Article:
The price increases will fuel concerns that higher line rental charges discriminate against customers who make few calls. However, BT said the new tariff was part of its agreement with Oftel, the telecoms regulator, under which revenue from rental increases is used to cut the cost of calls.
The decision comes ahead of an announcement by Oftel on Monday which will outline its proposals for the new price structure that will come into force in July 1997.
The stock market reacted warmly to the news, marking BT shares 9.5p higher at 355.5p yesterday as some analysts suggested that the Oftel review was not expected to be too Draconian.
The new line rental charges will come into force this July and will be pounds 25.69 per quarter for residential customers and pounds 41.13 for businesses.
BT said the changes were the first increase to line rentals for 17 months and amounted to just a penny extra a day.
It also announced a programme to provide free conversion to modern plug and socket connections for customers who still rent phones with direct wiring. This normally costs pounds 29 but the fee will be waived during a special offer period of six months. Around 1.8 million customer still have direct wired phones.
Don Cruickshank, director general of Oftel, welcomed the changes. "BT has met its commitment to ensure that the increases in exchange line rental are such that no customer will suffer a real increase in his or her quarterly bill (for the same usage). He said the price changes followed reductions in call changes which were announced on Tuesday.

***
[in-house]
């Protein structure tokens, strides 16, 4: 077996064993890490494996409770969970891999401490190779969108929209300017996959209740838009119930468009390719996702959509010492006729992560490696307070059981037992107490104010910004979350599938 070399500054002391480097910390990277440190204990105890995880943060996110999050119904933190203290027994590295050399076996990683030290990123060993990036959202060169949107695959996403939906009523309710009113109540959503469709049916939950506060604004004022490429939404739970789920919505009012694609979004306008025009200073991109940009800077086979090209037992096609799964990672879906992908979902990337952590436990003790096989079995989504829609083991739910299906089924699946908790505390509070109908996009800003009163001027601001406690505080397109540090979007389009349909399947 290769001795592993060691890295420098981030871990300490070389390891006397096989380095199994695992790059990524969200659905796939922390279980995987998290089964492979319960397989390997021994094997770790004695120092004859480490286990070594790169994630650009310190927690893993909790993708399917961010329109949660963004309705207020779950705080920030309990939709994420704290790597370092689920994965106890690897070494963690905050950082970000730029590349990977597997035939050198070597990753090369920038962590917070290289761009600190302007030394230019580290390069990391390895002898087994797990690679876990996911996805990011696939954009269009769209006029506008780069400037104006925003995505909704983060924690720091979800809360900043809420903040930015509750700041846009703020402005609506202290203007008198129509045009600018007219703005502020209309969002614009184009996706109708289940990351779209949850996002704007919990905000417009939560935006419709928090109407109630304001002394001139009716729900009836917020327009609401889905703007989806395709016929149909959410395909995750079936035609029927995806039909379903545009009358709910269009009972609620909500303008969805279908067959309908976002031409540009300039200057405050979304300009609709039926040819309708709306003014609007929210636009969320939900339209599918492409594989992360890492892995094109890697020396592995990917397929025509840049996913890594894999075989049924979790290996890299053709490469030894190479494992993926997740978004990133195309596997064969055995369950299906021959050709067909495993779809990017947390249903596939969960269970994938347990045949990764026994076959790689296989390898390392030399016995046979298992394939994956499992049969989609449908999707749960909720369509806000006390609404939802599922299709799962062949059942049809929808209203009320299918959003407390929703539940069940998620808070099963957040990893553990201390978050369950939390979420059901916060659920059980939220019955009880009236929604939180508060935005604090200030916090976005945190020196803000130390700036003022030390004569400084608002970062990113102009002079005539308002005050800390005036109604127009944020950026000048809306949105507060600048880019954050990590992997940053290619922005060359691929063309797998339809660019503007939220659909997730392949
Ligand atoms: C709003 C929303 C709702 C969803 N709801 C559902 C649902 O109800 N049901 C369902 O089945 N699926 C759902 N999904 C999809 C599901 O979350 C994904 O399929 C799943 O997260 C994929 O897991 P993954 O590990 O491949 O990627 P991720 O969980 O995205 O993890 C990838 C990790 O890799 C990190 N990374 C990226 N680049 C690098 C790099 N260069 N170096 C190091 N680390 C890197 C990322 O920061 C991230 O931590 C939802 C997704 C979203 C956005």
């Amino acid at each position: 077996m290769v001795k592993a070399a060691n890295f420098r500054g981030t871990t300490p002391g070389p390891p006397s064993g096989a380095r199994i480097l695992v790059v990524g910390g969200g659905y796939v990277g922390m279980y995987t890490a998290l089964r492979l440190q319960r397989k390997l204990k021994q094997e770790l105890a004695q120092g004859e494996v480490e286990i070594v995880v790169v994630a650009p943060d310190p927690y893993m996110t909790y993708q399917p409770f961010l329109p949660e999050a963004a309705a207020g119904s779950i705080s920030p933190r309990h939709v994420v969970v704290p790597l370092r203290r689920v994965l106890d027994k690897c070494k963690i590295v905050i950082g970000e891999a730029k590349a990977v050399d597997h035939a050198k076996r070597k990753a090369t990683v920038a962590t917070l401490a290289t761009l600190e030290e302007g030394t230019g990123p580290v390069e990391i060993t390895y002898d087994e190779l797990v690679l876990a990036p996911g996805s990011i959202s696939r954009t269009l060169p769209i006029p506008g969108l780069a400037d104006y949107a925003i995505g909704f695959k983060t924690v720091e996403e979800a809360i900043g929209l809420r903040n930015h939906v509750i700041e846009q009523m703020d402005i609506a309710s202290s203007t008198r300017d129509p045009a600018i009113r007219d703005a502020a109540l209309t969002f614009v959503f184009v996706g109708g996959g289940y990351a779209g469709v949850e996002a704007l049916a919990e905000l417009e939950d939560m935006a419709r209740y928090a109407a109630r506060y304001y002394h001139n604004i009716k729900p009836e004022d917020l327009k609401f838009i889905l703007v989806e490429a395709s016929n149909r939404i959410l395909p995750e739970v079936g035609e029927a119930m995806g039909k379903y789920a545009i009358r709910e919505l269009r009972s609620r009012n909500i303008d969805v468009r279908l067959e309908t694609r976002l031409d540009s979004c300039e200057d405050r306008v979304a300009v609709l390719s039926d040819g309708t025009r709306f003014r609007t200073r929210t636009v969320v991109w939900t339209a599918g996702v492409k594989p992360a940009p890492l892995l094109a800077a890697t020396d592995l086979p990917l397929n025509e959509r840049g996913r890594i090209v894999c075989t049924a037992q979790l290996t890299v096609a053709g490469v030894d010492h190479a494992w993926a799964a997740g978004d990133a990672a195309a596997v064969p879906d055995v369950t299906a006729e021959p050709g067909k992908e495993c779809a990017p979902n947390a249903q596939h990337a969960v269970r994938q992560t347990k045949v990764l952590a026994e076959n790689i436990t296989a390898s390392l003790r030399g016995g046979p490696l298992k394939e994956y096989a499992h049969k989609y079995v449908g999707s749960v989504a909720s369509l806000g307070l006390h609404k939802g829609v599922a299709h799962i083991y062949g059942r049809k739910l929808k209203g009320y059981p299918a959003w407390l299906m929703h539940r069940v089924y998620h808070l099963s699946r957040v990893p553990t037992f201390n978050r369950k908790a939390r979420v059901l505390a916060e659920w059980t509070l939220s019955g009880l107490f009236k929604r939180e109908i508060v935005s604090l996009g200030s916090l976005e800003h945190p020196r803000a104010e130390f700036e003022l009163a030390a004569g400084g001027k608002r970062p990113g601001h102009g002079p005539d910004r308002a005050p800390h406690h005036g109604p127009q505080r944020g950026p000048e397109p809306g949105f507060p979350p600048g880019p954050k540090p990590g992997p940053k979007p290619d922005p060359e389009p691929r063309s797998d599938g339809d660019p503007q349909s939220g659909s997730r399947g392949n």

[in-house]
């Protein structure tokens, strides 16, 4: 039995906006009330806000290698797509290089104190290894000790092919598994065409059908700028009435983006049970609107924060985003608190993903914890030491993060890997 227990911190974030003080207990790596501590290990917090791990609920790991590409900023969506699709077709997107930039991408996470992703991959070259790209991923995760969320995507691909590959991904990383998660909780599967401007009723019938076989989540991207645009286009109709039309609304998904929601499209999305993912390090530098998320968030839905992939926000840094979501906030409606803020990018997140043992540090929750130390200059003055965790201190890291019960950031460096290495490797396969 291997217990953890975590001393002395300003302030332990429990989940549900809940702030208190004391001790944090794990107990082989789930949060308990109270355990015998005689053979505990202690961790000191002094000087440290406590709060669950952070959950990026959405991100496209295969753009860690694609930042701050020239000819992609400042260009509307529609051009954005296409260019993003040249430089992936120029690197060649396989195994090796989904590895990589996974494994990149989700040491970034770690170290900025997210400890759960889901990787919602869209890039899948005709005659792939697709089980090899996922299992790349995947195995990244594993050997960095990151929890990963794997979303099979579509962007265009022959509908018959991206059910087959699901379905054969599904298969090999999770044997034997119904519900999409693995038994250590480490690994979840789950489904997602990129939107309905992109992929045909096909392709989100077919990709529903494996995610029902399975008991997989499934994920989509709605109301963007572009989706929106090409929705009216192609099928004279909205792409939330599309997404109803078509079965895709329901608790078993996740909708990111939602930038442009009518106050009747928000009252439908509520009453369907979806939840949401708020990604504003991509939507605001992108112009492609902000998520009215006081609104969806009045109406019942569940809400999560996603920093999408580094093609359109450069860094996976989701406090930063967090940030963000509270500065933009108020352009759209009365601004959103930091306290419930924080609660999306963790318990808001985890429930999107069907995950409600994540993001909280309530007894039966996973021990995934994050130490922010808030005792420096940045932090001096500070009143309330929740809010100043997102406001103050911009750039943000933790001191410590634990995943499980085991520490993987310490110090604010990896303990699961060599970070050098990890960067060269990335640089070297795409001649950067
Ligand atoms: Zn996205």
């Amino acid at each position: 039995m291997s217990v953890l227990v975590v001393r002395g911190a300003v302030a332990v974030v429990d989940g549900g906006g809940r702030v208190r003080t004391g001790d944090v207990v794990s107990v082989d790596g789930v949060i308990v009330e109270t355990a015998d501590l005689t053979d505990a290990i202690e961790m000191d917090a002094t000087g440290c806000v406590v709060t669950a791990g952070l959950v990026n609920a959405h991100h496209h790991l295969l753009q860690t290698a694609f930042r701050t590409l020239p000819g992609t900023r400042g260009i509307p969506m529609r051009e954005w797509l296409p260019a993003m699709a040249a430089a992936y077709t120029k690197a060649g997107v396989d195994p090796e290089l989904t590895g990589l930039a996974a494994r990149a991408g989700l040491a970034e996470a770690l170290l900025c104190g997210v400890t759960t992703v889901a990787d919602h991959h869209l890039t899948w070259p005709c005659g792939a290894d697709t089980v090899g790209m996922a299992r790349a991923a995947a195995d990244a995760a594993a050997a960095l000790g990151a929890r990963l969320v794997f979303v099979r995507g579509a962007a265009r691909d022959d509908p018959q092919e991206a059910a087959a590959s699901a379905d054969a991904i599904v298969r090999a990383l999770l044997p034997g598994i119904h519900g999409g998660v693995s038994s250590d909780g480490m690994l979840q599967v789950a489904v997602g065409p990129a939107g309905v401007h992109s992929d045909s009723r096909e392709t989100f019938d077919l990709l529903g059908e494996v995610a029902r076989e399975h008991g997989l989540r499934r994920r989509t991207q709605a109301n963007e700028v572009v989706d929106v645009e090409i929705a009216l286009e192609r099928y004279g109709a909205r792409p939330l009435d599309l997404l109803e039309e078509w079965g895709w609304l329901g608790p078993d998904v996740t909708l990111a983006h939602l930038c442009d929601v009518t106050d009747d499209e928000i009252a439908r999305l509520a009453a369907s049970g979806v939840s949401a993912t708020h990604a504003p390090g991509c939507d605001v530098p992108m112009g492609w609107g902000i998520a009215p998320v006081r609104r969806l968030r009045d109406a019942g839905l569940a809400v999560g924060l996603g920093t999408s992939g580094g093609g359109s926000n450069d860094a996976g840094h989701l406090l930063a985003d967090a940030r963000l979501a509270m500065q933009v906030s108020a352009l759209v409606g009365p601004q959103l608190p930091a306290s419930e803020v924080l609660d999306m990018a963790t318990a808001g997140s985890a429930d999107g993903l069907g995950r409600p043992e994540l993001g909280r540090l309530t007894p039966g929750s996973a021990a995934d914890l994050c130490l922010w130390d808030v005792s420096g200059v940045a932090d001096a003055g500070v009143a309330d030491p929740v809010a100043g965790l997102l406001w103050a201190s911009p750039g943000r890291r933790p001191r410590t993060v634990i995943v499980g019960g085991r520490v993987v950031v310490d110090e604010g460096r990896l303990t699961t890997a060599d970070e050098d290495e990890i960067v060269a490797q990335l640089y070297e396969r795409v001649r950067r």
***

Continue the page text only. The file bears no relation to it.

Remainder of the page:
BT also drew attention to its low user scheme for people who make relatively few calls but need a phone as a lifeline. The maximum number of calls participating customers can make will be increased to pounds 15.67 a quarter from July. Customers within this receive up to 60 per cent off their rental charge.
BT said that main prices were coming down by more than pounds 300m this year. It also said the rental charges represented an increase of 3.7 per cent for residential customers and 2.4 per cent for businesses - below the 3.9 per cent increase in the retail price index since the last charge review in February 1995.
BT stressed that no customer's bill would increase by more than the current rate of inflation, 2.4 per cent. Under existing regulations BT can only increase its prices by 7.5 percentage points less than the prevailing rate of inflation.